The app and website also allow communication on public and private property issues with direct access to code enforcement and the county’s Public Request Inquiry Data Exchange (PRIDE). The county will also send regular government email newsletters to users.

Beach bucks

Major beach restoration projects are about to get underway in St. Johns County.

Two substantial portions of the shoreline will undergo restoration work nearly simultaneously beginning in March. One of those will be a $38.6-million project paid for by mostly state funds in the county’s northern areas in the Ponte Vedra Beach area.

Another beach restoration project will be launched next month on the shoreline of the main St. Augustine Beach area, running from near Anastasia State Park through St. Augustine Beach to A Street. That is just south of the St. Augustine Beach Pier. The project will require $33 million in federal funds.

Beach nourishment will soon take place at St. Augustine Beach.

The Ponte Vedra Beach restoration project will run a nine-mile distance from the northern reaches of St. Johns from the Duval County Line south through Ponte Vedra residential and resort areas into the Guana Tolomato Matanzas National Estuarine Research Reserve.

The northern St. Johns County beach renourishment project was approved for contractor Weeks Marine. It will involve placing more than 2 million cubic yards of new sand dredge onto the beaches and dune replenishment. The project is expected to be completed in October.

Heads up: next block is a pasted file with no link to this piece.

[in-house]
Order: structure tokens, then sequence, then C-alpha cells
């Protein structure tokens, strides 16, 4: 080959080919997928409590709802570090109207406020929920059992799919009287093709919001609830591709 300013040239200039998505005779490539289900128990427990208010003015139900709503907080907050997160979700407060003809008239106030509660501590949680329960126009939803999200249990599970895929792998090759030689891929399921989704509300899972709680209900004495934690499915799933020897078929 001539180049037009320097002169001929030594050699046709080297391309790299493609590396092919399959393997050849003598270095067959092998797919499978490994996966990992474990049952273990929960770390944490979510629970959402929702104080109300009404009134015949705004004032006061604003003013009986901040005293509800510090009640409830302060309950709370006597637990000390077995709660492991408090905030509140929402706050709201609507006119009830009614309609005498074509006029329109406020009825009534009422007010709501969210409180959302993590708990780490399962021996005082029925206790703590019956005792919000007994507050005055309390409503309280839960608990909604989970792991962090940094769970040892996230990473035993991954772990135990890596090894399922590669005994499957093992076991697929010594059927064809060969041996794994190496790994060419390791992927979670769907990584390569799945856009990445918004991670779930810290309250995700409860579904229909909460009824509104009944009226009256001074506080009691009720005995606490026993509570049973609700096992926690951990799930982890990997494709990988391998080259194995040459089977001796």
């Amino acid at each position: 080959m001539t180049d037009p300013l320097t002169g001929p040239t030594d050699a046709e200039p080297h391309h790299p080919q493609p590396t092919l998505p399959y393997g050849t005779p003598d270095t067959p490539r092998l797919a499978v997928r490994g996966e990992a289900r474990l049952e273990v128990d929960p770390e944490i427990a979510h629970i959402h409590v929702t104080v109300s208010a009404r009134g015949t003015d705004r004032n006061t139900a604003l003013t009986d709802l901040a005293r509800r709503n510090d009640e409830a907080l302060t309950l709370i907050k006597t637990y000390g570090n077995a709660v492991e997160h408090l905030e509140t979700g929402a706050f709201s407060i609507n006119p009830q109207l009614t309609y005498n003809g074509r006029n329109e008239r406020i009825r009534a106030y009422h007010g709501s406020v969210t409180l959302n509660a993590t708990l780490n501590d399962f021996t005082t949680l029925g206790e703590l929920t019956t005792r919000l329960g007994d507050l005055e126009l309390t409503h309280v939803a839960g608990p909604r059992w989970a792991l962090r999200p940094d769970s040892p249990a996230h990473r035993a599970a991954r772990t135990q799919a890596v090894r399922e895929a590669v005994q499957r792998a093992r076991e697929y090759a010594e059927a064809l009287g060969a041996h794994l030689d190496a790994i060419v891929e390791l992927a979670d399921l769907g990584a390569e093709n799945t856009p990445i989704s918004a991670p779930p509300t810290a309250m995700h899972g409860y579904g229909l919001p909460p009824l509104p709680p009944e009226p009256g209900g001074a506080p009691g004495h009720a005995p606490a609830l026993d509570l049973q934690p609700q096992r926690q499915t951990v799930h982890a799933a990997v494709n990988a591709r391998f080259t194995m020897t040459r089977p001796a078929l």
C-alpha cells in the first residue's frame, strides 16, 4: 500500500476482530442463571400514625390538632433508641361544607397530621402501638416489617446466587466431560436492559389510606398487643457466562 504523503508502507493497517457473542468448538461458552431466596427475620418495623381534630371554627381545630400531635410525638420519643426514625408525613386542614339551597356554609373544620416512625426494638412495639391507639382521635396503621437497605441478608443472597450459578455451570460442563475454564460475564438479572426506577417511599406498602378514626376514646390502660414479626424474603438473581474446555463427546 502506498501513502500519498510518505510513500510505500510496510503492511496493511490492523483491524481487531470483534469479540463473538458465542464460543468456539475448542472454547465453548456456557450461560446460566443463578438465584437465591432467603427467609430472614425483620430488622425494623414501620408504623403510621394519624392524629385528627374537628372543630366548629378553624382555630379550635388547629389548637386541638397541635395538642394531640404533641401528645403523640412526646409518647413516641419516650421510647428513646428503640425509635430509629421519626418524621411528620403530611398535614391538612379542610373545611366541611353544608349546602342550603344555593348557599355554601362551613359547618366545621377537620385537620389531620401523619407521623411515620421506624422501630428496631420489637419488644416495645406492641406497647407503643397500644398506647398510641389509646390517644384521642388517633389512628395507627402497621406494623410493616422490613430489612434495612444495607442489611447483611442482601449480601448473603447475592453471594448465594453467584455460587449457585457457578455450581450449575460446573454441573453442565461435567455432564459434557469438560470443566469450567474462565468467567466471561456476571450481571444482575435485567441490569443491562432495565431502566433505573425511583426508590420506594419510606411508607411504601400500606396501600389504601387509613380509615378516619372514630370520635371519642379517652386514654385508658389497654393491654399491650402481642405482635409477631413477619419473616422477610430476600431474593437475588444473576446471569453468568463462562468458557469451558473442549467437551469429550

An electric performance

Over the weekend, electric line workers across Florida flocked to Jacksonville’s Metropolitan Park to show off their skills and craft knowledge during the 2024 Florida Lineman Competition Rodeo.

Team JEA, which played host this year, ensured most of the hardware stayed in Jax.

The municipal utility earned top honors in three events: Apprentice Hunter Thomas earned first place in the Horizontal Hurtman Rescue; Noah Sapp was No. 1 in Loadbust Tool Operation; and journeymen Cody Stokes, Caleb Macabitas and Davey Hicken also won first place in the Mystery Event.